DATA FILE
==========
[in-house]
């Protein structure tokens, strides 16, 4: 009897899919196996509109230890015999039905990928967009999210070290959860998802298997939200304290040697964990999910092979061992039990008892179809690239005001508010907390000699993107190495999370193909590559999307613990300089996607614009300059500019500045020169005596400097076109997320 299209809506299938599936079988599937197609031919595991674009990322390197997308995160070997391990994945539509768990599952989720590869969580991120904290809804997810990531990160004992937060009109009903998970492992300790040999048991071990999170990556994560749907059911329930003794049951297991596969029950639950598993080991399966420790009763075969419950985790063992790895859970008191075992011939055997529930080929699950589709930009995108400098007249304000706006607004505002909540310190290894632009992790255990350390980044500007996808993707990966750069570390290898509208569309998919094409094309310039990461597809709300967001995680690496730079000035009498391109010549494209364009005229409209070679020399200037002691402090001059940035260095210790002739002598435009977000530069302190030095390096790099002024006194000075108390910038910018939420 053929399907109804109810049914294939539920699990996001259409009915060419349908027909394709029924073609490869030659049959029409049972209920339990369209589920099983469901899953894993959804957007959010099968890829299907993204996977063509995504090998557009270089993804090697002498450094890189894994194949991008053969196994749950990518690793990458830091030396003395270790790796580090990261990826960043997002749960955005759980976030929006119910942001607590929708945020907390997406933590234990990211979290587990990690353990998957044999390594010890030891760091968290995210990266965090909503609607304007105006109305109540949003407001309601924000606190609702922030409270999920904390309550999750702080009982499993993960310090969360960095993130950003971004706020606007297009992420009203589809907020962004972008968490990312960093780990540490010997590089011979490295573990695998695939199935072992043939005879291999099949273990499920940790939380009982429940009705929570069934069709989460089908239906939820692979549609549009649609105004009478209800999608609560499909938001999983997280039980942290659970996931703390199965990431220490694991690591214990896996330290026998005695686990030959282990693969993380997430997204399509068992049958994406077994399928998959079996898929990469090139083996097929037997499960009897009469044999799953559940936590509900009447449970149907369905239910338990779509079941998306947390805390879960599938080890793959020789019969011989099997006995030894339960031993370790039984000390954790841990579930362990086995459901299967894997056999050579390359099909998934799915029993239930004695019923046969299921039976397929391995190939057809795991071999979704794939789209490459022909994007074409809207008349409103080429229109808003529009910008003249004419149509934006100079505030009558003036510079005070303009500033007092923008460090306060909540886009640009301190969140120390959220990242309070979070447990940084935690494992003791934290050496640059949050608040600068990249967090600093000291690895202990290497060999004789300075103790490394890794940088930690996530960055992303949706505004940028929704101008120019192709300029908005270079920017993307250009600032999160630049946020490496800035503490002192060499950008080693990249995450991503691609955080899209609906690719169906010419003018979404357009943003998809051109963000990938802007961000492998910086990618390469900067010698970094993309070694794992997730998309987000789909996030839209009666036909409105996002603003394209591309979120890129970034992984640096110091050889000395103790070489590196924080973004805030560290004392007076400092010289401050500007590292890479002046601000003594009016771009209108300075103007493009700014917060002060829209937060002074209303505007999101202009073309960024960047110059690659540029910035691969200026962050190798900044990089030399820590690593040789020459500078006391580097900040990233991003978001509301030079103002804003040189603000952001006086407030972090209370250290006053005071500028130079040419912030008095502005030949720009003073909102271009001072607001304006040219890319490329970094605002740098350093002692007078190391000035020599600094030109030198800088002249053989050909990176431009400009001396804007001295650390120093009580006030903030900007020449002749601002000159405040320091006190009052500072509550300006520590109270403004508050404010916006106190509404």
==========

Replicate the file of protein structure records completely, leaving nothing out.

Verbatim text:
[in-house]
């Protein structure tokens, strides 16, 4: 009897899919196996509109230890015999039905990928967009999210070290959860998802298997939200304290040697964990999910092979061992039990008892179809690239005001508010907390000699993107190495999370193909590559999307613990300089996607614009300059500019500045020169005596400097076109997320 299209809506299938599936079988599937197609031919595991674009990322390197997308995160070997391990994945539509768990599952989720590869969580991120904290809804997810990531990160004992937060009109009903998970492992300790040999048991071990999170990556994560749907059911329930003794049951297991596969029950639950598993080991399966420790009763075969419950985790063992790895859970008191075992011939055997529930080929699950589709930009995108400098007249304000706006607004505002909540310190290894632009992790255990350390980044500007996808993707990966750069570390290898509208569309998919094409094309310039990461597809709300967001995680690496730079000035009498391109010549494209364009005229409209070679020399200037002691402090001059940035260095210790002739002598435009977000530069302190030095390096790099002024006194000075108390910038910018939420 053929399907109804109810049914294939539920699990996001259409009915060419349908027909394709029924073609490869030659049959029409049972209920339990369209589920099983469901899953894993959804957007959010099968890829299907993204996977063509995504090998557009270089993804090697002498450094890189894994194949991008053969196994749950990518690793990458830091030396003395270790790796580090990261990826960043997002749960955005759980976030929006119910942001607590929708945020907390997406933590234990990211979290587990990690353990998957044999390594010890030891760091968290995210990266965090909503609607304007105006109305109540949003407001309601924000606190609702922030409270999920904390309550999750702080009982499993993960310090969360960095993130950003971004706020606007297009992420009203589809907020962004972008968490990312960093780990540490010997590089011979490295573990695998695939199935072992043939005879291999099949273990499920940790939380009982429940009705929570069934069709989460089908239906939820692979549609549009649609105004009478209800999608609560499909938001999983997280039980942290659970996931703390199965990431220490694991690591214990896996330290026998005695686990030959282990693969993380997430997204399509068992049958994406077994399928998959079996898929990469090139083996097929037997499960009897009469044999799953559940936590509900009447449970149907369905239910338990779509079941998306947390805390879960599938080890793959020789019969011989099997006995030894339960031993370790039984000390954790841990579930362990086995459901299967894997056999050579390359099909998934799915029993239930004695019923046969299921039976397929391995190939057809795991071999979704794939789209490459022909994007074409809207008349409103080429229109808003529009910008003249004419149509934006100079505030009558003036510079005070303009500033007092923008460090306060909540886009640009301190969140120390959220990242309070979070447990940084935690494992003791934290050496640059949050608040600068990249967090600093000291690895202990290497060999004789300075103790490394890794940088930690996530960055992303949706505004940028929704101008120019192709300029908005270079920017993307250009600032999160630049946020490496800035503490002192060499950008080693990249995450991503691609955080899209609906690719169906010419003018979404357009943003998809051109963000990938802007961000492998910086990618390469900067010698970094993309070694794992997730998309987000789909996030839209009666036909409105996002603003394209591309979120890129970034992984640096110091050889000395103790070489590196924080973004805030560290004392007076400092010289401050500007590292890479002046601000003594009016771009209108300075103007493009700014917060002060829209937060002074209303505007999101202009073309960024960047110059690659540029910035691969200026962050190798900044990089030399820590690593040789020459500078006391580097900040990233991003978001509301030079103002804003040189603000952001006086407030972090209370250290006053005071500028130079040419912030008095502005030949720009003073909102271009001072607001304006040219890319490329970094605002740098350093002692007078190391000035020599600094030109030198800088002249053989050909990176431009400009001396804007001295650390120093009580006030903030900007020449002749601002000159405040320091006190009052500072509550300006520590109270403004508050404010916006106190509404």